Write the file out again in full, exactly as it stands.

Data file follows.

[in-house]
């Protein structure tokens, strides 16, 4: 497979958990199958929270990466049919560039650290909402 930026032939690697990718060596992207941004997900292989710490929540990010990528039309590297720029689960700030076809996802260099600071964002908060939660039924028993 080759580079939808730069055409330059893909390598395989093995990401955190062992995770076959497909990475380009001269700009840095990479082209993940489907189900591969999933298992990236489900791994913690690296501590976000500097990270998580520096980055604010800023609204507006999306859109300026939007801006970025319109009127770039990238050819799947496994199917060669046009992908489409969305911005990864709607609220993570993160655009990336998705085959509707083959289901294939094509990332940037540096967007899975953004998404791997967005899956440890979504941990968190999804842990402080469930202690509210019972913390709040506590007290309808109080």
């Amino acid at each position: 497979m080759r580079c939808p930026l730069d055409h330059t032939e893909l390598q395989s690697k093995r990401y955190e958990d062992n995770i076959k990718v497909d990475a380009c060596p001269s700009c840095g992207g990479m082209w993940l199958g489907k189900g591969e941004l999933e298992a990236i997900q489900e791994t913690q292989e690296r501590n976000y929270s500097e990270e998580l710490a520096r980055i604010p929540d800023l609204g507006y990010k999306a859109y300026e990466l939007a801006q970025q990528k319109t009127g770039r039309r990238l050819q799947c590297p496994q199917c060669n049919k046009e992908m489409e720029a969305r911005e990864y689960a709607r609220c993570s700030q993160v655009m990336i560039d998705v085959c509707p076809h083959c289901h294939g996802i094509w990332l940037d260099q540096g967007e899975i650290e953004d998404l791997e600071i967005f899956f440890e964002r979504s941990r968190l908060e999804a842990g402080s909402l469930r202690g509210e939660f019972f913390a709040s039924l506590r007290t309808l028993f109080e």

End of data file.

[in-house]
């Protein structure tokens, strides 16, 4: 497979958990199958929270990466049919560039650290909402 930026032939690697990718060596992207941004997900292989710490929540990010990528039309590297720029689960700030076809996802260099600071964002908060939660039924028993 080759580079939808730069055409330059893909390598395989093995990401955190062992995770076959497909990475380009001269700009840095990479082209993940489907189900591969999933298992990236489900791994913690690296501590976000500097990270998580520096980055604010800023609204507006999306859109300026939007801006970025319109009127770039990238050819799947496994199917060669046009992908489409969305911005990864709607609220993570993160655009990336998705085959509707083959289901294939094509990332940037540096967007899975953004998404791997967005899956440890979504941990968190999804842990402080469930202690509210019972913390709040506590007290309808109080």
């Amino acid at each position: 497979m080759r580079c939808p930026l730069d055409h330059t032939e893909l390598q395989s690697k093995r990401y955190e958990d062992n995770i076959k990718v497909d990475a380009c060596p001269s700009c840095g992207g990479m082209w993940l199958g489907k189900g591969e941004l999933e298992a990236i997900q489900e791994t913690q292989e690296r501590n976000y929270s500097e990270e998580l710490a520096r980055i604010p929540d800023l609204g507006y990010k999306a859109y300026e990466l939007a801006q970025q990528k319109t009127g770039r039309r990238l050819q799947c590297p496994q199917c060669n049919k046009e992908m489409e720029a969305r911005e990864y689960a709607r609220c993570s700030q993160v655009m990336i560039d998705v085959c509707p076809h083959c289901h294939g996802i094509w990332l940037d260099q540096g967007e899975i650290e953004d998404l791997e600071i967005f899956f440890e964002r979504s941990r968190l908060e999804a842990g402080s909402l469930r202690g509210e939660f019972f913390a709040s039924l506590r007290t309808l028993f109080e």